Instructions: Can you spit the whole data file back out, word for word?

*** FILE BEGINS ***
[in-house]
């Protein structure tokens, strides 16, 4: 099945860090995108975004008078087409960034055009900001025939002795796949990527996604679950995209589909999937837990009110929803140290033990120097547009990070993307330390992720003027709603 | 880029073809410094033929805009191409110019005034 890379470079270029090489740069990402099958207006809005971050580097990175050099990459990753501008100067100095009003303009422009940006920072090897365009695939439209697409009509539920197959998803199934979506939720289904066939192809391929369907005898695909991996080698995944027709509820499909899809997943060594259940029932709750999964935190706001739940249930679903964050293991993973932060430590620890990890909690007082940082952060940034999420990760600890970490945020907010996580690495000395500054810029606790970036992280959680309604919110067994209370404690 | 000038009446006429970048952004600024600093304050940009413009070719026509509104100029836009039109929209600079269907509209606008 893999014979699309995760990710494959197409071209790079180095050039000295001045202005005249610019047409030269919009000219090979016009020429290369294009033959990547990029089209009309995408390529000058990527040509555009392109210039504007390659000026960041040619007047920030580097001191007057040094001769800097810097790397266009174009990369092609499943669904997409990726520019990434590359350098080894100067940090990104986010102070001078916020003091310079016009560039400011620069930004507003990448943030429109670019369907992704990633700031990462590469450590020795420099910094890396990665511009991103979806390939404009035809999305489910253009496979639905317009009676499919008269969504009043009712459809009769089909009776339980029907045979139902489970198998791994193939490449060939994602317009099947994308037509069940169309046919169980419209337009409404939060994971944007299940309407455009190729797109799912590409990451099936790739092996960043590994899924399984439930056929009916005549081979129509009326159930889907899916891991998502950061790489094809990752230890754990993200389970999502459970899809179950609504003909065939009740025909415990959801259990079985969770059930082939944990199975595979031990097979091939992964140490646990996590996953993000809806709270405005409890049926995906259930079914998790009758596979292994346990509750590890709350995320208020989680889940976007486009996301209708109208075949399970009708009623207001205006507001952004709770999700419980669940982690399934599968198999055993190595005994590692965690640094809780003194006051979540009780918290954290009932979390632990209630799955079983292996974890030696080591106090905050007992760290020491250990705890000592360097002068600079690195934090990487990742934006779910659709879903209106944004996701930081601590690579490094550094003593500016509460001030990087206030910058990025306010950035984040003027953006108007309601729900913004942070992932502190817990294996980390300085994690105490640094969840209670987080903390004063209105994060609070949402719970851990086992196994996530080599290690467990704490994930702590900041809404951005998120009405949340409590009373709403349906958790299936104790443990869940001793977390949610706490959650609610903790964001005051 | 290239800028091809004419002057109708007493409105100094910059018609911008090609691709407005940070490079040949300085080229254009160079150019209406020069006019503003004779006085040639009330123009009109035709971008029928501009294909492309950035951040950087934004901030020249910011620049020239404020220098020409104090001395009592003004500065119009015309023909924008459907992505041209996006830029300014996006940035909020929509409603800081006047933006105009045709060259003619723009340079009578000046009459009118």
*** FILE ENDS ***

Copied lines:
[in-house]
């Protein structure tokens, strides 16, 4: 099945860090995108975004008078087409960034055009900001025939002795796949990527996604679950995209589909999937837990009110929803140290033990120097547009990070993307330390992720003027709603 | 880029073809410094033929805009191409110019005034 890379470079270029090489740069990402099958207006809005971050580097990175050099990459990753501008100067100095009003303009422009940006920072090897365009695939439209697409009509539920197959998803199934979506939720289904066939192809391929369907005898695909991996080698995944027709509820499909899809997943060594259940029932709750999964935190706001739940249930679903964050293991993973932060430590620890990890909690007082940082952060940034999420990760600890970490945020907010996580690495000395500054810029606790970036992280959680309604919110067994209370404690 | 000038009446006429970048952004600024600093304050940009413009070719026509509104100029836009039109929209600079269907509209606008 893999014979699309995760990710494959197409071209790079180095050039000295001045202005005249610019047409030269919009000219090979016009020429290369294009033959990547990029089209009309995408390529000058990527040509555009392109210039504007390659000026960041040619007047920030580097001191007057040094001769800097810097790397266009174009990369092609499943669904997409990726520019990434590359350098080894100067940090990104986010102070001078916020003091310079016009560039400011620069930004507003990448943030429109670019369907992704990633700031990462590469450590020795420099910094890396990665511009991103979806390939404009035809999305489910253009496979639905317009009676499919008269969504009043009712459809009769089909009776339980029907045979139902489970198998791994193939490449060939994602317009099947994308037509069940169309046919169980419209337009409404939060994971944007299940309407455009190729797109799912590409990451099936790739092996960043590994899924399984439930056929009916005549081979129509009326159930889907899916891991998502950061790489094809990752230890754990993200389970999502459970899809179950609504003909065939009740025909415990959801259990079985969770059930082939944990199975595979031990097979091939992964140490646990996590996953993000809806709270405005409890049926995906259930079914998790009758596979292994346990509750590890709350995320208020989680889940976007486009996301209708109208075949399970009708009623207001205006507001952004709770999700419980669940982690399934599968198999055993190595005994590692965690640094809780003194006051979540009780918290954290009932979390632990209630799955079983292996974890030696080591106090905050007992760290020491250990705890000592360097002068600079690195934090990487990742934006779910659709879903209106944004996701930081601590690579490094550094003593500016509460001030990087206030910058990025306010950035984040003027953006108007309601729900913004942070992932502190817990294996980390300085994690105490640094969840209670987080903390004063209105994060609070949402719970851990086992196994996530080599290690467990704490994930702590900041809404951005998120009405949340409590009373709403349906958790299936104790443990869940001793977390949610706490959650609610903790964001005051 | 290239800028091809004419002057109708007493409105100094910059018609911008090609691709407005940070490079040949300085080229254009160079150019209406020069006019503003004779006085040639009330123009009109035709971008029928501009294909492309950035951040950087934004901030020249910011620049020239404020220098020409104090001395009592003004500065119009015309023909924008459907992505041209996006830029300014996006940035909020929509409603800081006047933006105009045709060259003619723009340079009578000046009459009118």